The message of this book is that doing a good job of managing inherently requires good strategic thinking. Today’s managers have to think strategically about their company’s position and about the impact of changing conditions. They have to monitor the company’s external environment and internal capabilities closely enough to know when to institute strategy changes. They have to know the business well enough to determine what kinds of strategic changes to initiate. Simply said, the fundamentals of strategic management need to drive the whole approach to managing organizations.
The chief executive officer of one successful company put it well when he said: In the main, our competitors are acquainted with the same fundamental concepts and techniques and approaches that we follow, and they are as free to pursue them as we are. More often than not, the difference between their level of success and ours lies in the relative thoroughness and self-discipline with which we and they develop and execute our strategies for the future.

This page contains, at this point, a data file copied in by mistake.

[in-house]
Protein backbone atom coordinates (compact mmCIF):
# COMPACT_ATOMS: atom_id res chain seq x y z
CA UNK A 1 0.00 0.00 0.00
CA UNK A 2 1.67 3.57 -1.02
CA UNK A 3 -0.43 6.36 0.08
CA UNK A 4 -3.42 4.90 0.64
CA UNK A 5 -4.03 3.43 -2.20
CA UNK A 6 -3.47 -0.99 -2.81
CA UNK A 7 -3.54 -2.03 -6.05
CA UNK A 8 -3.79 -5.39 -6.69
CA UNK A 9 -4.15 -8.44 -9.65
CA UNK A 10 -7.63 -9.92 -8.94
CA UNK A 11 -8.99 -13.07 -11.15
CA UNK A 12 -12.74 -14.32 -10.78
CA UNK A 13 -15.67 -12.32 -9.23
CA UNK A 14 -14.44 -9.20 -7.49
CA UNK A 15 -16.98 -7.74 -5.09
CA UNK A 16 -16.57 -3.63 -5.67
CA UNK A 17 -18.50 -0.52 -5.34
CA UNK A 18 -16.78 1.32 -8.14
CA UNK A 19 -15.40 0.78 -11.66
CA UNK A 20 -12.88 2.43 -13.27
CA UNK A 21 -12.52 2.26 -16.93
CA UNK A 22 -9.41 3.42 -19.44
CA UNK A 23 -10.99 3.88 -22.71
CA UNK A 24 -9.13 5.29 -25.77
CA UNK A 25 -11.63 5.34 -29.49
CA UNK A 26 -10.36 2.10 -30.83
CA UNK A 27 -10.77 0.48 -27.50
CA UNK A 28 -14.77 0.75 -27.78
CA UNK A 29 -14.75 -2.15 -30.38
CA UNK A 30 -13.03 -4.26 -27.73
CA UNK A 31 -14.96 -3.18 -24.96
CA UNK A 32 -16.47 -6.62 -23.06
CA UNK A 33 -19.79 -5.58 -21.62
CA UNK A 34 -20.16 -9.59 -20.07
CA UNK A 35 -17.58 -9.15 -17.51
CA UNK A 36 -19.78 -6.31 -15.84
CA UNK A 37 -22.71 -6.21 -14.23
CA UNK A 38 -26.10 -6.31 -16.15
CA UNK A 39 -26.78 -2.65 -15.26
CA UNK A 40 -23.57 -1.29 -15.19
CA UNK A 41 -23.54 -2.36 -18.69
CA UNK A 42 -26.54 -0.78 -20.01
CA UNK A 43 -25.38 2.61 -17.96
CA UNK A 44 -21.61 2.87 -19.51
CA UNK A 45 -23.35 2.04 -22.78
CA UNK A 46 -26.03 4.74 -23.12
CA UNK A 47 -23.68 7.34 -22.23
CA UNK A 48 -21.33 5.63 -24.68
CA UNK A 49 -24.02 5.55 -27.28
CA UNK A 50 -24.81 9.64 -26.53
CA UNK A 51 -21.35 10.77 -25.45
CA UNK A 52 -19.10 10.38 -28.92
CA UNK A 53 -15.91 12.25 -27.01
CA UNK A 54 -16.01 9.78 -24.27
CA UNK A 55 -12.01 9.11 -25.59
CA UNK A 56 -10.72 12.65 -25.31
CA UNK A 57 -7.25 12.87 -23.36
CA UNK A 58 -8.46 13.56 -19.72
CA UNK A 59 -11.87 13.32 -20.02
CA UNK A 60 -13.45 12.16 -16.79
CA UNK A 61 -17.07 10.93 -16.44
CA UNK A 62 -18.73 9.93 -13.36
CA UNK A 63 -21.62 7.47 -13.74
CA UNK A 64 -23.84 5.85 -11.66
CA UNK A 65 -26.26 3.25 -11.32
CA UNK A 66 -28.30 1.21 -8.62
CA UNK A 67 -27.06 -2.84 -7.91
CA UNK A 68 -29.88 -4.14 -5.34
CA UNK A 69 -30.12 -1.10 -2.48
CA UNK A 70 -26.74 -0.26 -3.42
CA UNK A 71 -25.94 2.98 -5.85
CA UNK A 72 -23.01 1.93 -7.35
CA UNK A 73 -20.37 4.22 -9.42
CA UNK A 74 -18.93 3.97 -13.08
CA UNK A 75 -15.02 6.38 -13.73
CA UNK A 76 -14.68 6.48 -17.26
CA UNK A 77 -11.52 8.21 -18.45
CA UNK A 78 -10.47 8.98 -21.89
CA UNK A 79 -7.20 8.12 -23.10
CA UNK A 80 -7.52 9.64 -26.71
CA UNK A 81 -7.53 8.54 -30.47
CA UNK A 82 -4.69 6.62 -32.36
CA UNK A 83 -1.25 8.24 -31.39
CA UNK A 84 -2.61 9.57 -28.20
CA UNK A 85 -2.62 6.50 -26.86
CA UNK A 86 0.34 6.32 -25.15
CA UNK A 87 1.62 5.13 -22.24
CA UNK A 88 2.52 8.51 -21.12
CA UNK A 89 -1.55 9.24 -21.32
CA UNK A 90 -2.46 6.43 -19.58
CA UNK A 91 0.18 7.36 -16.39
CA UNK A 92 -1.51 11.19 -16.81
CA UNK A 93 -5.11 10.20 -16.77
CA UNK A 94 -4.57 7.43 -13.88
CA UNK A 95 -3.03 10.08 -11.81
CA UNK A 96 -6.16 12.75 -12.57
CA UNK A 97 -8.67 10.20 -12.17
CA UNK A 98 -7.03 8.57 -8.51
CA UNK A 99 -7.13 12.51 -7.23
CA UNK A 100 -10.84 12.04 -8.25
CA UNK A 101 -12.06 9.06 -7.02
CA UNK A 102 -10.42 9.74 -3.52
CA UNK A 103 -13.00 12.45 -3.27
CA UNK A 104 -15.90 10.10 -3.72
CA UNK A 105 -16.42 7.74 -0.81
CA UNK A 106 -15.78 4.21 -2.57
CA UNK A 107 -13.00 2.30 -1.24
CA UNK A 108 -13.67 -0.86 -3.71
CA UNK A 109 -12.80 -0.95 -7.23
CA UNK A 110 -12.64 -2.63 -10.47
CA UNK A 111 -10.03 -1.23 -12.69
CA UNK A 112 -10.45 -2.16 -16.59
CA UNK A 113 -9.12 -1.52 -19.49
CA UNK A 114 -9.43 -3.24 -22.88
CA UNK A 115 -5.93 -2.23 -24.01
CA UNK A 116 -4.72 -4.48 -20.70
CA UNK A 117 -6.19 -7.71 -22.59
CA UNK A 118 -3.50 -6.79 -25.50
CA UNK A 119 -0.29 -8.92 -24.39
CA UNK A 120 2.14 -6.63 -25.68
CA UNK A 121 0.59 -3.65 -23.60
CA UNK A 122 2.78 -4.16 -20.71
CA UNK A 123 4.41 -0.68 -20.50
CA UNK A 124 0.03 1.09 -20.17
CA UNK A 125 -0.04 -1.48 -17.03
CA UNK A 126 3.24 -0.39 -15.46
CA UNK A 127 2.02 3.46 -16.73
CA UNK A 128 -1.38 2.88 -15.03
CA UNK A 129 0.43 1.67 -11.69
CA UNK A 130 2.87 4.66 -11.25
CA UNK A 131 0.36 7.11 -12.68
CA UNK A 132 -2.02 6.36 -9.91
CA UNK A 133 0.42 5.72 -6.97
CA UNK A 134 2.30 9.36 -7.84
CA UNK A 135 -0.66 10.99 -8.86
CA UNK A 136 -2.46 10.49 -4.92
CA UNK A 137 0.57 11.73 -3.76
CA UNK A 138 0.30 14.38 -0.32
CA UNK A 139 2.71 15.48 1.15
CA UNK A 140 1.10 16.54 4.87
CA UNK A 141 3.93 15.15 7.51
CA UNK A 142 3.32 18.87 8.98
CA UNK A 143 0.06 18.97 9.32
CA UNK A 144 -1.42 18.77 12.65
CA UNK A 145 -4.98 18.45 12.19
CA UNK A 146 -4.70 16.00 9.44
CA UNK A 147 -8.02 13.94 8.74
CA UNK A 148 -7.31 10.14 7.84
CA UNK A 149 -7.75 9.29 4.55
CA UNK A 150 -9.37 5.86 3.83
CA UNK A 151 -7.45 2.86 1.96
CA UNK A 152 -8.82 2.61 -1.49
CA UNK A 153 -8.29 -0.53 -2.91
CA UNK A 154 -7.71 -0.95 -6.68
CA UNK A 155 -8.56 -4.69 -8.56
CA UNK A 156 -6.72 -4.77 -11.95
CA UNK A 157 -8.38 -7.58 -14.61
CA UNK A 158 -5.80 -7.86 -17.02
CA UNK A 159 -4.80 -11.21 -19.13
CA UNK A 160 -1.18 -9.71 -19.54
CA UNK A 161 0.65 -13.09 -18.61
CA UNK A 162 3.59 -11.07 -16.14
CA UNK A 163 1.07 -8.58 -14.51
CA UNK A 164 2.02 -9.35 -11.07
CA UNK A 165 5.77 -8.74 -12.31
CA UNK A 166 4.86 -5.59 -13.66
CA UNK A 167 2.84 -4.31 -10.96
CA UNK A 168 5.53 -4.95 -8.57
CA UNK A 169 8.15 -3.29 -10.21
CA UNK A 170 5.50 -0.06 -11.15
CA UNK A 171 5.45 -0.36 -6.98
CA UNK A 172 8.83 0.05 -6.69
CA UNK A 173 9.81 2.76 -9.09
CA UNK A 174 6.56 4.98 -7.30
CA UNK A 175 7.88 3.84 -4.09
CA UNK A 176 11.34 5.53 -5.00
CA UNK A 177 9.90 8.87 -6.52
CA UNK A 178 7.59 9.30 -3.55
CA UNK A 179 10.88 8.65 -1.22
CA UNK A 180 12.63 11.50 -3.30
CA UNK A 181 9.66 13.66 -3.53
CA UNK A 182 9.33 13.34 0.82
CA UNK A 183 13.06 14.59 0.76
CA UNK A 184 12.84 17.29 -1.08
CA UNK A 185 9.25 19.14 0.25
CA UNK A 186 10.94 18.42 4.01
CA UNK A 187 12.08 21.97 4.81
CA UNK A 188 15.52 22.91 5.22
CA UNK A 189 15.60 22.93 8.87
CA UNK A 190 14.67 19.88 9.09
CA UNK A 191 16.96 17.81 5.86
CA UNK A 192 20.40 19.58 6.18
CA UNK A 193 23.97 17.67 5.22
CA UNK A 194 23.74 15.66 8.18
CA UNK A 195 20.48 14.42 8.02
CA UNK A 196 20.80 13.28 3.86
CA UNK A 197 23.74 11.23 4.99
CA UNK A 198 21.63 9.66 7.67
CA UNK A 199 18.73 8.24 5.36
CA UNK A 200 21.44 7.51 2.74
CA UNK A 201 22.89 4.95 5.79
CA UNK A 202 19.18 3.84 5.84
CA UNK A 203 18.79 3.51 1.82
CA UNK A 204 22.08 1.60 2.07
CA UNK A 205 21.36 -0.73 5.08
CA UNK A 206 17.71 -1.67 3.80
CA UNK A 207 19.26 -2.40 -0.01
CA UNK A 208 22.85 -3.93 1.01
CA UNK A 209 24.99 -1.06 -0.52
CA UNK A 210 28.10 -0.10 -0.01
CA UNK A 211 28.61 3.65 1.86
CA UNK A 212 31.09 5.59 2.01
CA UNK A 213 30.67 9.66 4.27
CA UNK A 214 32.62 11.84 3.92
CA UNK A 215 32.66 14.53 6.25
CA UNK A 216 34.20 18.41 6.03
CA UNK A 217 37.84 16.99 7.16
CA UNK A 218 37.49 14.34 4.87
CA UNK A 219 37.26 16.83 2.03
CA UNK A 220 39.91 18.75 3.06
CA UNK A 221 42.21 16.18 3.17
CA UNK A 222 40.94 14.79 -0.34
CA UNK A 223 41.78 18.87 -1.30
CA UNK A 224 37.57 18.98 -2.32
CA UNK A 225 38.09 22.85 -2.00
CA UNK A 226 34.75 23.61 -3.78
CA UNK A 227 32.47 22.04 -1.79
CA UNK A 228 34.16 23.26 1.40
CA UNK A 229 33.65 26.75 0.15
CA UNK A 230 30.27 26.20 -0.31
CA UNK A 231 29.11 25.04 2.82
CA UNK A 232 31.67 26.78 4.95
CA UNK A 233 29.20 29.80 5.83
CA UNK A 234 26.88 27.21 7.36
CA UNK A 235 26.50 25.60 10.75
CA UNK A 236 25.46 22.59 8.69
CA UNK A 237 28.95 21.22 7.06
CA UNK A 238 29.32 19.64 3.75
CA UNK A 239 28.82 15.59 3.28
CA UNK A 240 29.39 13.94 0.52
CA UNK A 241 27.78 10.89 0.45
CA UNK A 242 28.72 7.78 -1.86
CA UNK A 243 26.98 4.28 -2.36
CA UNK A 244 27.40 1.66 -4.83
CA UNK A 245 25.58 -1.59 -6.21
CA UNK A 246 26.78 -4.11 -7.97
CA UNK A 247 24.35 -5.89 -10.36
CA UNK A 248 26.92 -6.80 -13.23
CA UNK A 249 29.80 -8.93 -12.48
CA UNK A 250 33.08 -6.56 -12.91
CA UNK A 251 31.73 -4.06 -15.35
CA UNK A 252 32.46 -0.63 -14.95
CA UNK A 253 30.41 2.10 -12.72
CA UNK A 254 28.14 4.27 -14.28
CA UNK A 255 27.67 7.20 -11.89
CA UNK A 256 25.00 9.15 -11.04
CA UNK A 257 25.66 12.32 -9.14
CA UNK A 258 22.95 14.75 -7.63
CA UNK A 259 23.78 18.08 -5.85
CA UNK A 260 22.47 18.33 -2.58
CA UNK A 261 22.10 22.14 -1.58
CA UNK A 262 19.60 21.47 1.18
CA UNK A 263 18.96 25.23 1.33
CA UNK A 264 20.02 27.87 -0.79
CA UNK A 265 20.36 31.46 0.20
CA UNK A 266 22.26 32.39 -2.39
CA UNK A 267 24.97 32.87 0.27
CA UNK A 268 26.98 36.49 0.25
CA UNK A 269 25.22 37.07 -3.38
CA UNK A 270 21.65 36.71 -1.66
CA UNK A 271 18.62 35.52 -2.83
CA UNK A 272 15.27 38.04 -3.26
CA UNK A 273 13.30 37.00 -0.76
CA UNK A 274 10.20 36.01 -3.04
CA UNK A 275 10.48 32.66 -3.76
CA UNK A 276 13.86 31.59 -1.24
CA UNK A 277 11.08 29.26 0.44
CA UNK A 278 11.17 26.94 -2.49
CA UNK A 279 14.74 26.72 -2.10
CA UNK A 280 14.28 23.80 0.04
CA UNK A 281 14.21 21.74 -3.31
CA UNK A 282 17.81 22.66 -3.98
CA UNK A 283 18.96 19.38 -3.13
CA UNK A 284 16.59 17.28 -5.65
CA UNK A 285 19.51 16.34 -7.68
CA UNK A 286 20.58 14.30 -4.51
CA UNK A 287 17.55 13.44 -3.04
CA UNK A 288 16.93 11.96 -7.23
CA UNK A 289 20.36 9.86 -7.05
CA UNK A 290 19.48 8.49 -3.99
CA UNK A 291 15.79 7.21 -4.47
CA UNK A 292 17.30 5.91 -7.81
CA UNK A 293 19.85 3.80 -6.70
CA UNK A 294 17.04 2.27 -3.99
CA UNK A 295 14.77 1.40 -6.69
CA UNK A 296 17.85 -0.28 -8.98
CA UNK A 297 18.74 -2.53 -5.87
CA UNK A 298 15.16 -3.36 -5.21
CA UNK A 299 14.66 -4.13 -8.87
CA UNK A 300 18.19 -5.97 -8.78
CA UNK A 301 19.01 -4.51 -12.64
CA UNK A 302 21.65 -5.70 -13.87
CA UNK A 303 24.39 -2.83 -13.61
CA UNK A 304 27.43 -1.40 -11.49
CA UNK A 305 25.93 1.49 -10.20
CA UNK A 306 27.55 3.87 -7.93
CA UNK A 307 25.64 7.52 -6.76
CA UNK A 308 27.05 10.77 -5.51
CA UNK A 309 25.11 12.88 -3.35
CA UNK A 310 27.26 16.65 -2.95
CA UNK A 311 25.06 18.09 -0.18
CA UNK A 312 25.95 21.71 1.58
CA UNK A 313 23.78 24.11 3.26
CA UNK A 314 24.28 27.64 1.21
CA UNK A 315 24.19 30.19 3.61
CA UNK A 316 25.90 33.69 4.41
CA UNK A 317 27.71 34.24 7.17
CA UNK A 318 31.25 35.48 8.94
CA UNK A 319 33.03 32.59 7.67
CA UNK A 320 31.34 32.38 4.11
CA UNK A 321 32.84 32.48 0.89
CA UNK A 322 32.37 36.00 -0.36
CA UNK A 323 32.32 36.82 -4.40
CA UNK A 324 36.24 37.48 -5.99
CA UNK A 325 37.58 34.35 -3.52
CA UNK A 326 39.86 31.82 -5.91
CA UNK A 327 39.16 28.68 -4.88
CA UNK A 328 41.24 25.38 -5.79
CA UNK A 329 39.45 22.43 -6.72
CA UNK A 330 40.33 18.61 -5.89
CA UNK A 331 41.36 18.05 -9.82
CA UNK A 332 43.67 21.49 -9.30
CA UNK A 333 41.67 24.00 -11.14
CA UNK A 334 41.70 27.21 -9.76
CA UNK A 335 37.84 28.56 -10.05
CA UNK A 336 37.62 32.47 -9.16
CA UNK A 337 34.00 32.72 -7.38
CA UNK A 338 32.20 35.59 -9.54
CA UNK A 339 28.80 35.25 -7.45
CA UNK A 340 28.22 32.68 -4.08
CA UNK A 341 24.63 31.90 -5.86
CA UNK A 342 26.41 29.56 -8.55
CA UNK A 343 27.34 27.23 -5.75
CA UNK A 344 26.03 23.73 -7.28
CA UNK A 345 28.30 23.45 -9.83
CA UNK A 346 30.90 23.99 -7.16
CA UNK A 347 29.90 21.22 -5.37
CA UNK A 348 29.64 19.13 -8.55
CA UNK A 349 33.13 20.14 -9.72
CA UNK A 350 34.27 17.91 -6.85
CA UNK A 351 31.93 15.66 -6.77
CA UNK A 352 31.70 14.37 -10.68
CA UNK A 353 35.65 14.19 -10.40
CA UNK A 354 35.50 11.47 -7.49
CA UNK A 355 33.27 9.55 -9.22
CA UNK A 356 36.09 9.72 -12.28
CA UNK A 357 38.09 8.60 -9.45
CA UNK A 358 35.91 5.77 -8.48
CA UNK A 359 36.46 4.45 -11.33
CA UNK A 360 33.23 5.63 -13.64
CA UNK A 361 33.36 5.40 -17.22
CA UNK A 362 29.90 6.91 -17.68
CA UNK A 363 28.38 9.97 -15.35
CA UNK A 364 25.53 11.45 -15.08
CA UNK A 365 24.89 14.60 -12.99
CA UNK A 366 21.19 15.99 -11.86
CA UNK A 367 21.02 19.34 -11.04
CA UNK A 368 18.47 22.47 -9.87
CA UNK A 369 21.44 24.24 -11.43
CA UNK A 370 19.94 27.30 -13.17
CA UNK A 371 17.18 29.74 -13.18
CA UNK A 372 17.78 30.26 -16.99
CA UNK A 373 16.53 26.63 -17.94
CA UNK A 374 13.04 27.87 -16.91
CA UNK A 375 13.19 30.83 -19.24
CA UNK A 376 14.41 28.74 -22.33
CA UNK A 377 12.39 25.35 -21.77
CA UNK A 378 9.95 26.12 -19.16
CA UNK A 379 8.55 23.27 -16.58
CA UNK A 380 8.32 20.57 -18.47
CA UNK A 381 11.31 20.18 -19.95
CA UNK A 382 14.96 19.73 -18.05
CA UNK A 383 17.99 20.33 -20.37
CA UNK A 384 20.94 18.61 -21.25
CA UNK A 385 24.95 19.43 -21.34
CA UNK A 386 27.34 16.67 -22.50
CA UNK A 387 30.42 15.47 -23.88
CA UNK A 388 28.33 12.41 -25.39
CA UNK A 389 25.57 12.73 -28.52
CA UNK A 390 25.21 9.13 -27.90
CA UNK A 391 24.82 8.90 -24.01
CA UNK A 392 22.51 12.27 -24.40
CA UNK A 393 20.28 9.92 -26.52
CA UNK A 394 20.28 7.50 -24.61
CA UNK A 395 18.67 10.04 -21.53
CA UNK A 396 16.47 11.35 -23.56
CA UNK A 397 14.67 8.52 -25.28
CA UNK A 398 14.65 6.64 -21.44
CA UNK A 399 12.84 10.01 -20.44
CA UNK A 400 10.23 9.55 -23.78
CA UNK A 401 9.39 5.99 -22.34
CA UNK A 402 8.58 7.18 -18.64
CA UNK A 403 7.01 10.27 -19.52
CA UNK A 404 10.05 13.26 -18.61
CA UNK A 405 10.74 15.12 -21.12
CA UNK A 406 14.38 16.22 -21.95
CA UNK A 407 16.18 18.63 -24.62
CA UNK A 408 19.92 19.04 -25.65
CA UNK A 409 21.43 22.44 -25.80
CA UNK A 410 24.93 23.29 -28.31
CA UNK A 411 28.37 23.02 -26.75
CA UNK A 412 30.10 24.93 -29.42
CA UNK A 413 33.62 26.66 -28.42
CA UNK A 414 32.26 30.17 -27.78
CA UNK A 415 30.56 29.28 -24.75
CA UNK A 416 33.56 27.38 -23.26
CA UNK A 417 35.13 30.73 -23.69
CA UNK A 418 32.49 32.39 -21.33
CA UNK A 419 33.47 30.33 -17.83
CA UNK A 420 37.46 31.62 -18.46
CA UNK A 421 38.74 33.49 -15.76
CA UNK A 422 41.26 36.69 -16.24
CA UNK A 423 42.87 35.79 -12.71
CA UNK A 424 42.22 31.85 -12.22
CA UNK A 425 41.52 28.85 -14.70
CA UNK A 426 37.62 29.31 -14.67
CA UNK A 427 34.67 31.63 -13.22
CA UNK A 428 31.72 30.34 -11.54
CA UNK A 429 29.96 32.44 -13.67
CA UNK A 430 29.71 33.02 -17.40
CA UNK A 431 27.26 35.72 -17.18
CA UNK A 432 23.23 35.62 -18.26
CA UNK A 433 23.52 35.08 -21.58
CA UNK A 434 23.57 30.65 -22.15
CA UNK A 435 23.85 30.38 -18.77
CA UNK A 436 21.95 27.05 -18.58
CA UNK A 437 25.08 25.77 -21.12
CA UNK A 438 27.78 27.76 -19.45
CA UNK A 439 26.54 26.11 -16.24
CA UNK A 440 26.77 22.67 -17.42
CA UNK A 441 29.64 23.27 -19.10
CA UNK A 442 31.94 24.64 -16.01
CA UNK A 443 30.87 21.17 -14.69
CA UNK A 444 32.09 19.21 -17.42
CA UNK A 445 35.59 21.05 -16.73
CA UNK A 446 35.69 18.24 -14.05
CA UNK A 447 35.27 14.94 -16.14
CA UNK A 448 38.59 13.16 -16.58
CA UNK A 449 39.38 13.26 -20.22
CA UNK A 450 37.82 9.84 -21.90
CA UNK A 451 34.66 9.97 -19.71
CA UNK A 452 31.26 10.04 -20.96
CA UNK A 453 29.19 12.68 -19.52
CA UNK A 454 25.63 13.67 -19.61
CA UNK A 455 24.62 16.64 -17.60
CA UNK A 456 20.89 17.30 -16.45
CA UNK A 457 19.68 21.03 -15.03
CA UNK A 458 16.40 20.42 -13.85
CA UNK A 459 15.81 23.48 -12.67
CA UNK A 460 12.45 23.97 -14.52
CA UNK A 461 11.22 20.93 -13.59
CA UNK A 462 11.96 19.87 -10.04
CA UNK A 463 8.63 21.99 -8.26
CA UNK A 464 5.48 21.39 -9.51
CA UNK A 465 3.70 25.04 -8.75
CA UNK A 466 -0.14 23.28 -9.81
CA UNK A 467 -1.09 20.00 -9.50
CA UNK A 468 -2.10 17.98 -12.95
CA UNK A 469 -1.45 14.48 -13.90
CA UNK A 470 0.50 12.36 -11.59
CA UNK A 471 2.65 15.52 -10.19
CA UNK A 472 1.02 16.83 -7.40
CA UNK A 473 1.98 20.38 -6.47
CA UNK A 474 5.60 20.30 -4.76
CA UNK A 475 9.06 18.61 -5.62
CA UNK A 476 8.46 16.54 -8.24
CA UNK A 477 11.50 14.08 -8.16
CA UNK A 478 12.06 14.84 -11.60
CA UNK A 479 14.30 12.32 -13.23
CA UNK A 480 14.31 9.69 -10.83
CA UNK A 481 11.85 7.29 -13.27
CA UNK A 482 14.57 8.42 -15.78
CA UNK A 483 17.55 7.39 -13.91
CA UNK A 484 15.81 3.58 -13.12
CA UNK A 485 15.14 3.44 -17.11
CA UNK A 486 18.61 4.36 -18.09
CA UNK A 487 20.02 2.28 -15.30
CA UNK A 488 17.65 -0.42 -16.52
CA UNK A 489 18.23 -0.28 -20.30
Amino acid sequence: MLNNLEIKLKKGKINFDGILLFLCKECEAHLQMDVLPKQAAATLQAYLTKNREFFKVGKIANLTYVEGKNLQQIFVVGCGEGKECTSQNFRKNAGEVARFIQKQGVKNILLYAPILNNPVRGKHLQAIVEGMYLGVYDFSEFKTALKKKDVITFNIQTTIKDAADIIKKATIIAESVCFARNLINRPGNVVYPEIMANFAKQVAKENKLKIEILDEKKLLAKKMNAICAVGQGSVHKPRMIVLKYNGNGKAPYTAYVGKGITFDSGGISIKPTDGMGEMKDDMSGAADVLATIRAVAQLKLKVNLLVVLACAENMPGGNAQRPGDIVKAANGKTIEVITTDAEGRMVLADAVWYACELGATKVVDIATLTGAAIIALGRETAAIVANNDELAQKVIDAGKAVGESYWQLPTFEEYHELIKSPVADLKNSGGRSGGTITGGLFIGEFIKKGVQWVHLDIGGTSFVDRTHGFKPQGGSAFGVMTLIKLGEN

The advantages of first-rate strategic thinking and conscious strategy management (as opposed to freewheeling improvisation, gut feel, and hoping for good luck) include (1) providing better guidance to the entire organization on the crucial point of “what it is we are trying to do,” (2) making managers and organizational members more alert to new opportunities and threatening developments, (3) helping to unify the organization, (4) creating a more proactive management posture, (5) promoting the development of a constantly evolving business model that will produce sustained bottom-line success for the enterprise, and (6) providing managers with a rationale for evaluating competing budget requests—a rationale that argues strongly for steering resources into strategy-supportive, results-producing areas.
Trailblazing strategies can be the key to better long-term performance.